Young children in a group tend to get a bit panicky about someone else getting their spot, chair, toy, etc. Wouldn't you? Giving them a spot of their own every day for lining or sitting (with Mary, we used the numbers for circle as well) provides some sense of security. They understand that, if numbers are rotated, they will always get a chance to be number one. 

Sunday, December 14, 2014

Badges? Badges? We don't need no stinkin' badges!

On the left is a picture of a powerful symbol. I am not talking about police in the news, here. I am talking about a symbol of power to a four year old boy.

In a preschool classroom there might be one or more boys obsessed with superheros, police, firefighters, and the like. These same boys, these days, are also obsessed with guns, firepower, and other armaments. Boys will make a gun out of anything. The hardcore badge-and-gun aficionado will make badges out of paper and stick them to themselves. They will be listening for any mention of law enforcement, or the use of it, in any conversation or story. Was Goldilocks arrested for breaking and entering? If you (teacher) died, would they call the police?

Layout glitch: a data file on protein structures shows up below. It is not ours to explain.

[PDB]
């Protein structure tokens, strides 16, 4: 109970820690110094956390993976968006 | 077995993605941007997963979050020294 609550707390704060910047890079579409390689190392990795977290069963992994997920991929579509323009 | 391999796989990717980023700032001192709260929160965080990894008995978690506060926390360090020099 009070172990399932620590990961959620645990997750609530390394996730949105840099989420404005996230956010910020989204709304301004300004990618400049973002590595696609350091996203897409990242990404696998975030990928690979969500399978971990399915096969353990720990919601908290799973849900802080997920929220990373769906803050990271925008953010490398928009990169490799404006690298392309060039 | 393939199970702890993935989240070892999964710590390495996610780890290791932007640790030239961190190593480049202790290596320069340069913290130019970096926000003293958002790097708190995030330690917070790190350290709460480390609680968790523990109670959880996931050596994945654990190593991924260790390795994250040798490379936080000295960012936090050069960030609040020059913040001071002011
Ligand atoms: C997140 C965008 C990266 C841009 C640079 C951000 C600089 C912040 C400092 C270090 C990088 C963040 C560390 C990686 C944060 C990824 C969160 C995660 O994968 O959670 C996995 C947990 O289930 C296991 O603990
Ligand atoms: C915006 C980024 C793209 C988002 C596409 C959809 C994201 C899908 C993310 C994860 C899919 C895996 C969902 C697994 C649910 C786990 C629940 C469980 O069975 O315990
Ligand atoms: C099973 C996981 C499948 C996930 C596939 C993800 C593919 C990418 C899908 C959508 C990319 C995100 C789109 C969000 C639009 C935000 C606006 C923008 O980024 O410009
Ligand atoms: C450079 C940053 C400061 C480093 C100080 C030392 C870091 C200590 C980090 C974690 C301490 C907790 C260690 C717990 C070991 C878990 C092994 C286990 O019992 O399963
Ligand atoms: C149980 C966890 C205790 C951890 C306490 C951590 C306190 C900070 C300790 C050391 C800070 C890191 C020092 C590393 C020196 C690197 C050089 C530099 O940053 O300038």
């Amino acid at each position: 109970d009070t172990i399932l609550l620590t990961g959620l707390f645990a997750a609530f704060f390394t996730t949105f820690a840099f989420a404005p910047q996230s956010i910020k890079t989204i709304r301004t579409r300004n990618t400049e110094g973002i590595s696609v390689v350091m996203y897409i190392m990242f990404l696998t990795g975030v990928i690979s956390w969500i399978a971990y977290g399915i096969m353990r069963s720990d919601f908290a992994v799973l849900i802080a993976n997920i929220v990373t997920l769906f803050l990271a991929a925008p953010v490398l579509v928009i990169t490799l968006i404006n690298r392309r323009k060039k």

I want to report on the marvelous path we have taken in our classroom to derail the guns/badges obsession, at least for a while. We are producing a newspaper. One early morning (between 7 am and 9 am) my teaching partner set several children up with clipboards and pens. She asked them to be reporters, to question other children about what they were doing, and to write "stories" (enter pretend cursive scribbling, here). The children, both boys and girls, ran around "covering" stories. "What are you doing under the loft? Who is there with you?"Certain children wanted to know if reporters had badges. We talked about press passes. Close enough!

A school mom, who works for The Post, came to share about her job. This is how we include families in our emergent curricular process, and it is a powerful tool. Her visit energized the children for the process of creating a newspaper.